It took hundreds of years before the population was restored to Roman levels. If we think that no such disaster could happen again, we are not just arrogant but forgetful of the lessons of the very recent past. Never mind the empty temples of the Aztecs or the Incas or the reproachful beehive structures of the lost civilisation of Great Zimbabwe. Look at our own era: the fate of European Jewry, massacred in the lifetimes of our parents and grandparents, on the deranged orders of an elected government in what had been one of the most civilised countries on earth; or look at the skyline of modern German cities, and mourn those medieval buildings blown to smithereens in an uncontrollable cycle of revenge. Yes, when things go backwards, they can go backwards fast. Technology, liberty, democracy, comfort – they can all go out of the window. However complacent we may be, in the words of the poet Geoffrey Hill, “Tragedy has us under regard”. Nowhere is that clearer than in Greece today.
Every day we read of fresh horrors: of once proud bourgeois families queuing for bread, of people in agony because the government has run out of money to pay for cancer drugs. Pensions are being cut, living standards are falling, unemployment is rising, and the suicide rate is now the highest in the EU – having been one of the lowest.
By any standards we are seeing a whole nation undergo a protracted economic and political humiliation; and whatever the result of yesterday’s election, we seem determined to make matters worse. There is no plan for Greece to leave the euro, or none that I can discover. No European leader dares suggest that this might be possible, since that would be to profane the religion of Ever Closer Union. Instead we are all meant to be conniving in a plan to create a fiscal union which (if it were to mean anything) would mean undermining the fundamentals of Western democracy.
This forward-marching concept of history – the idea of inexorable political and economic progress – is really a modern one. In ancient times, it was common to speak of lost golden ages or forgotten republican virtues or prelapsarian idylls. It is only in the past few hundred years that people have switched to the “Whig” interpretation, and on the face of it one can forgive them for their optimism. We have seen the emancipation of women, the extension of the franchise to all adult human beings, the acceptance that there should be no taxation without representation and the general understanding that people should be democratically entitled to determine their own fates.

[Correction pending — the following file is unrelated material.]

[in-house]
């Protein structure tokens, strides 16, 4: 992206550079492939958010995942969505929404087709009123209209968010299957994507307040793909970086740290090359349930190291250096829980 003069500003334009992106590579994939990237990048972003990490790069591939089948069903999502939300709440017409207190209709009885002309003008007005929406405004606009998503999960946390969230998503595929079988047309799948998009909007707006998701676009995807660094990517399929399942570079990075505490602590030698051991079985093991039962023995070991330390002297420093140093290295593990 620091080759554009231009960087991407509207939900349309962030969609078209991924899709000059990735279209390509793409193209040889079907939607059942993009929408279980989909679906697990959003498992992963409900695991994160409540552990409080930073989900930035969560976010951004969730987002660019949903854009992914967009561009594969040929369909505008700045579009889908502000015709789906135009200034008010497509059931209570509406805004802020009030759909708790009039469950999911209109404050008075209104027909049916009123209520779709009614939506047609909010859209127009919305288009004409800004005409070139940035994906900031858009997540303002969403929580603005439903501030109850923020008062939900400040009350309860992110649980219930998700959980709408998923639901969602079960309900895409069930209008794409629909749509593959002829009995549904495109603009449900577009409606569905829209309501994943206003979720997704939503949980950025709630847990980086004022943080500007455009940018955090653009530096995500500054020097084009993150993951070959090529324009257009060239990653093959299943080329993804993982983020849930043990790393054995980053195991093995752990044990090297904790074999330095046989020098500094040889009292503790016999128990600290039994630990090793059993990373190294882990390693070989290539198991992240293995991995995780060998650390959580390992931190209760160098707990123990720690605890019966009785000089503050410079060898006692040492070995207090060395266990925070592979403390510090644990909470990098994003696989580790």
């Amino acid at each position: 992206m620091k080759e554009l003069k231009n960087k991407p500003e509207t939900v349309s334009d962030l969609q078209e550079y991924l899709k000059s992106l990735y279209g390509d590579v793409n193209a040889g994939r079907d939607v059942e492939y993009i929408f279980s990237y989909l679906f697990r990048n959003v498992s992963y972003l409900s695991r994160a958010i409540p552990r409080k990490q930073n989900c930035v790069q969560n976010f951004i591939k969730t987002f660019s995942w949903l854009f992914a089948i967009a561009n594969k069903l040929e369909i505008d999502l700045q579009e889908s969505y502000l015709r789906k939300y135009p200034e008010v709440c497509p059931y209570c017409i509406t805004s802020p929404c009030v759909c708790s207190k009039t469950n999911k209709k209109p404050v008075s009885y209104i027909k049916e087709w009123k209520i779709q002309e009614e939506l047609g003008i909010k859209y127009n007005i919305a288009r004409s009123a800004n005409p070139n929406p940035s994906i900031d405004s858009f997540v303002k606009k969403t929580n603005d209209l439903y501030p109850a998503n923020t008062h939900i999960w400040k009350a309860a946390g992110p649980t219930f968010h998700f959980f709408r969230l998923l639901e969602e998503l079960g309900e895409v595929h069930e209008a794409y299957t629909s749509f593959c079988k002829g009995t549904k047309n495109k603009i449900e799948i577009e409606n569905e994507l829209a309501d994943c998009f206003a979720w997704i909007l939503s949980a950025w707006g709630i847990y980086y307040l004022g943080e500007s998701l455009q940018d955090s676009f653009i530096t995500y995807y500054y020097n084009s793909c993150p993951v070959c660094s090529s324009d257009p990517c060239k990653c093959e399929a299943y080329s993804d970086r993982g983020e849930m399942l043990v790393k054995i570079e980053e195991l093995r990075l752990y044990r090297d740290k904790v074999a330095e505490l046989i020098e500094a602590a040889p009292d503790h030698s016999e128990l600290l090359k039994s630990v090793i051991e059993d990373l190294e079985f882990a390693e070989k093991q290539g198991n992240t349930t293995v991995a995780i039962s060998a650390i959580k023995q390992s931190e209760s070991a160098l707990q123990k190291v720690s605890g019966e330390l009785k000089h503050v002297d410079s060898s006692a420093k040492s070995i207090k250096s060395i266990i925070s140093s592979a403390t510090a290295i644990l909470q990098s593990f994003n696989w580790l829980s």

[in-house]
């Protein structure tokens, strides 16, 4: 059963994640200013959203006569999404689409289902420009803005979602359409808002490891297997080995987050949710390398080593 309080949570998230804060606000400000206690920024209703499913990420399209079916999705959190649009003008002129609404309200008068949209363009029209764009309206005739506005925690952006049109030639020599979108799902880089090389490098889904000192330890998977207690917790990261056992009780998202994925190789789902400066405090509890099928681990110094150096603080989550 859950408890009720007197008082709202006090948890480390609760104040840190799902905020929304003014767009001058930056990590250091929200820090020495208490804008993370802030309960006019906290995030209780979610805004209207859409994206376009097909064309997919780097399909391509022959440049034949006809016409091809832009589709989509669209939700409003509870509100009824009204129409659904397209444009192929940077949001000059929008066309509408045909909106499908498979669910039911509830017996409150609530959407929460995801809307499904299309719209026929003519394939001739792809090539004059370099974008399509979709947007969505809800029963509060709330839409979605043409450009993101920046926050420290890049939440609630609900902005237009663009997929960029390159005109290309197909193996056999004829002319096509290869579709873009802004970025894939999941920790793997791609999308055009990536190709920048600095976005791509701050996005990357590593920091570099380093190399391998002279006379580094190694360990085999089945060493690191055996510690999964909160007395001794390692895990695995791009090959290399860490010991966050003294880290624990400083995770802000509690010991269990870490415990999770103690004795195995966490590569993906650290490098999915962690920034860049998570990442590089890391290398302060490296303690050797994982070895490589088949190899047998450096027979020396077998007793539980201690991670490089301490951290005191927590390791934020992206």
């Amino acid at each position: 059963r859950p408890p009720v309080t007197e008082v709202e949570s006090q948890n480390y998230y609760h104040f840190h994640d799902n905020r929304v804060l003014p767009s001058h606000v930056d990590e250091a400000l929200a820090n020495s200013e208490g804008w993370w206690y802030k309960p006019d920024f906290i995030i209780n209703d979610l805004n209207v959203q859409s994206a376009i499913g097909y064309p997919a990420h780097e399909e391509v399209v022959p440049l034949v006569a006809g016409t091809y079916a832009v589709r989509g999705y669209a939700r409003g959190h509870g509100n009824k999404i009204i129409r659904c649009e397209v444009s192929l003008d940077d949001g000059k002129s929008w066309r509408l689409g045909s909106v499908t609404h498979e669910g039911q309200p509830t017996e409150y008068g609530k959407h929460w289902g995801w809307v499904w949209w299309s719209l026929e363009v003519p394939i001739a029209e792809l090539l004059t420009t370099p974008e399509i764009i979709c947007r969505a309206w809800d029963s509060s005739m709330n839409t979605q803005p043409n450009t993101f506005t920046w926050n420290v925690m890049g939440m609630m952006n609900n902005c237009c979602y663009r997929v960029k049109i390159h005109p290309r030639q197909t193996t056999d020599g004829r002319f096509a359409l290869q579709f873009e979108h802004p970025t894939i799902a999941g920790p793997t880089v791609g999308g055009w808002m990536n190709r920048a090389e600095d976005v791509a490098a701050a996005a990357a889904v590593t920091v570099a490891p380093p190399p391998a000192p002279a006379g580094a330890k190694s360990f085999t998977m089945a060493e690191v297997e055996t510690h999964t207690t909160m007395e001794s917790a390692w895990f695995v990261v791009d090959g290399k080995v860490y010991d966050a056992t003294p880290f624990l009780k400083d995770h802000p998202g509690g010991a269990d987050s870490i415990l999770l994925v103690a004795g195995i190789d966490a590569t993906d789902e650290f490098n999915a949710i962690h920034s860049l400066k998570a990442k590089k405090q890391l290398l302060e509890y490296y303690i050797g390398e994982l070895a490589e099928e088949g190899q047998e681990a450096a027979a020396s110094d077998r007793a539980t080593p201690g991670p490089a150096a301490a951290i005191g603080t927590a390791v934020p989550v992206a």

And now look at what is being proposed in Greece. For the sake of bubble-gumming the euro together, we are willing to slaughter democracy in the very place where it was born. What is the point of a Greek elector voting for an economic programme, if that programme is decided in Brussels or – in reality – in Germany? What is the meaning of Greek freedom, the freedom Byron fought for, if Greece is returned to a kind of Ottoman dependency, but with the Sublime Porte now based in Berlin?
It won’t work. If things go on as they are, we will see more misery, more resentment, and an ever greater chance that the whole damn kebab van will go up in flames. Greece will one day be free again – in the sense that I still think it marginally more likely than not that whoever takes charge in Athens will eventually find a way to restore competitiveness through devaluation and leaving the euro – for this simple reason: that market confidence in Greek membership is like a burst paper bag of rice – hard to restore.
Without a resolution, without clarity, I am afraid the suffering will go on. The best way forward would be an orderly bisection into an old eurozone and a New Eurozone for the periphery. With every month of dither, we delay the prospect of a global recovery; while the approved solution – fiscal and political union – will consign the continent to a democratic dark ages.